In a surprising move, a key U.S. senator is asking the Department of Justice to drop their suit against Apple over alleged e-book price fixing. Sen. Chuck Schumer claims that by going forward with their lawsuit, the DOJ will allow Amazon to control the e-book market. Schumer made his comments in an op-ed piece in The Wall Street Journal.
In April, the DOJ filed an antitrust lawsuit against Apple and five of the nation’s largest publishers. The government alleges that the parties conspired to limit competition for the pricing of e-books.
According to the lawsuit, filed in Manhattan federal court, the companies decided collectively to end retail price competition and in doing so, guaranteed Apple’s 30 percent commission on each e-book sold.
The case revolves around the use of an agency model, where publishers, not retailers set the price for each book and e-book sold.
In addition to Apple, the companies targeted included: Penguin Group, Macmillan, Simon & Schuster Inc., HarperCollins Publishers Inc., and Hachette.
Since then, the DOJ reached settlements with Hachette, HarperCollins, and Simon & Schuster over the e-book price fixing allegations.
In June, Apple claimed Amazon is the true “market power” over e-book pricing.
After all, Apple claims, they entered the e-book retail business with “no market share” and that part of its motivation to start an iBookstore was to “generate revenue and profits for the corporation and its shareholders and to avoid negative margins that it believed Amazon was incurring as it sold certain bestselling e-books below cost, but Apple denies that it sought to do so by ‘driving prices’ above $9.99.”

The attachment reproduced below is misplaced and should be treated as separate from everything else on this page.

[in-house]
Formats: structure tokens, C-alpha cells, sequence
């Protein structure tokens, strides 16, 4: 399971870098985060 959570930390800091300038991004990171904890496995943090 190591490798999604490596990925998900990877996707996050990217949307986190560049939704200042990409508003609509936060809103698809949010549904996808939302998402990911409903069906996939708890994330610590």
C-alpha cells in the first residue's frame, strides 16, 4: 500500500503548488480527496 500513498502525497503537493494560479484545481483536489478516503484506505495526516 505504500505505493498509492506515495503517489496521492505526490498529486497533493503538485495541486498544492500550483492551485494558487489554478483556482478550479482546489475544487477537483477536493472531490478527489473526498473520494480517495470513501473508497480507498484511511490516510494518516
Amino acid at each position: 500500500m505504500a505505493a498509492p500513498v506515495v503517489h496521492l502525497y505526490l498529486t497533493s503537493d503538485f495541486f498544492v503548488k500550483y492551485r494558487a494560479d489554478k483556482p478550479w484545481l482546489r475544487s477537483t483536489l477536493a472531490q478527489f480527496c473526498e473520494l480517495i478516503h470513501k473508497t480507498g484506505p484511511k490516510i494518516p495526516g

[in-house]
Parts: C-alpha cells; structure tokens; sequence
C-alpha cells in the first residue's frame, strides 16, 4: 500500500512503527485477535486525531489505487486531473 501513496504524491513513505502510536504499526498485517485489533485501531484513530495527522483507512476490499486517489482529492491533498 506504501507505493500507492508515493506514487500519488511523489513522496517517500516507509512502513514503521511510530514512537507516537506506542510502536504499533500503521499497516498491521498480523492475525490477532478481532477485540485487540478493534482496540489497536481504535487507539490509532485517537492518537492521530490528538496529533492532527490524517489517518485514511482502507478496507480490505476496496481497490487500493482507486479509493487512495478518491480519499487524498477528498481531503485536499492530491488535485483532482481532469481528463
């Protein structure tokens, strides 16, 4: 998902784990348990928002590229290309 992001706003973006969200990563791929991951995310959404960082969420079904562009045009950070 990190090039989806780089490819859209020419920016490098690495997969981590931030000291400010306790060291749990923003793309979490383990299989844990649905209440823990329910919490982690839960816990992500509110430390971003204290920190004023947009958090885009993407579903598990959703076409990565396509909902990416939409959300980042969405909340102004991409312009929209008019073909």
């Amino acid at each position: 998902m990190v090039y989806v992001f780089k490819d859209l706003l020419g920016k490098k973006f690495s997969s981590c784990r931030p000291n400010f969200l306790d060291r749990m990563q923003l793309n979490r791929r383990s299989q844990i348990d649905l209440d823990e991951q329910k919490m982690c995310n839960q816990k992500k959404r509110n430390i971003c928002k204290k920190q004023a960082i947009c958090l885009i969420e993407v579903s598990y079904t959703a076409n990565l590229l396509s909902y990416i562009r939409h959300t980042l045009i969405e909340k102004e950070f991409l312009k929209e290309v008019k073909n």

Schumer seems to agree with Apple’s position.
In his post, the senior senator from New York states:
Recently the Department of Justice filed suit against Apple and major publishers, alleging that they colluded to raise prices in the digital books market. While the claim sounds plausible on its face, the suit could wipe out the publishing industry as we know it, making it much harder for young authors to get published.
The suit will restore Amazon to the dominant position atop the e-books market it occupied for years before competition arrived in the form of Apple. If that happens, consumers will be forced to accept whatever prices Amazon sets.
In making his comments, Schumer pressed the Justice Department to “reassess its prosecution priorities” and implore guidelines before filing antitrust suits in the future.
I continue to be amazed that the government thinks that Apple, and not Amazon, is trying to control the U.S. book selling market. It is Amazon, after all, that has so dominated the industry in recent years that it has lead to the closing of many brick and mortar book stores such as Borders. Apple, meanwhile, only joined the market a few years ago.